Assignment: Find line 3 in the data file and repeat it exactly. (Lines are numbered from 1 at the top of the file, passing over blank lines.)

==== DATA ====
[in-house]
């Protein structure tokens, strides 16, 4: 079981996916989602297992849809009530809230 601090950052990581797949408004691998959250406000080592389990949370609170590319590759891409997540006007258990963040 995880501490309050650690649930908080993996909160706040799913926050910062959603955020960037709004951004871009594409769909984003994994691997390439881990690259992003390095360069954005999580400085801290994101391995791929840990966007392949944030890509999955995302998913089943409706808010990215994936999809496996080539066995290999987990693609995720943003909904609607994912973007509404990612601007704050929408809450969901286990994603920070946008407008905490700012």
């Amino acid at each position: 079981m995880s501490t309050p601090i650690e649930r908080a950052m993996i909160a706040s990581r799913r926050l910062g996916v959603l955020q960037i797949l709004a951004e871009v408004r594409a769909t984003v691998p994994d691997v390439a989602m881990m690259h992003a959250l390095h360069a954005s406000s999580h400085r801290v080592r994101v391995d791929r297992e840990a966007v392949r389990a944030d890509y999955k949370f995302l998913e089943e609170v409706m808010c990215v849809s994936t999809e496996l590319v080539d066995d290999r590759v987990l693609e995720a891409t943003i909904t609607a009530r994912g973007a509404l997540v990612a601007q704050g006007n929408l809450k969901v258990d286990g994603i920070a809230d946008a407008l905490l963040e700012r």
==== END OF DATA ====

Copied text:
């Amino acid at each position: 079981m995880s501490t309050p601090i650690e649930r908080a950052m993996i909160a706040s990581r799913r926050l910062g996916v959603l955020q960037i797949l709004a951004e871009v408004r594409a769909t984003v691998p994994d691997v390439a989602m881990m690259h992003a959250l390095h360069a954005s406000s999580h400085r801290v080592r994101v391995d791929r297992e840990a966007v392949r389990a944030d890509y999955k949370f995302l998913e089943e609170v409706m808010c990215v849809s994936t999809e496996l590319v080539d066995d290999r590759v987990l693609e995720a891409t943003i909904t609607a009530r994912g973007a509404l997540v990612a601007q704050g006007n929408l809450k969901v258990d286990g994603i920070a809230d946008a407008l905490l963040e700012r």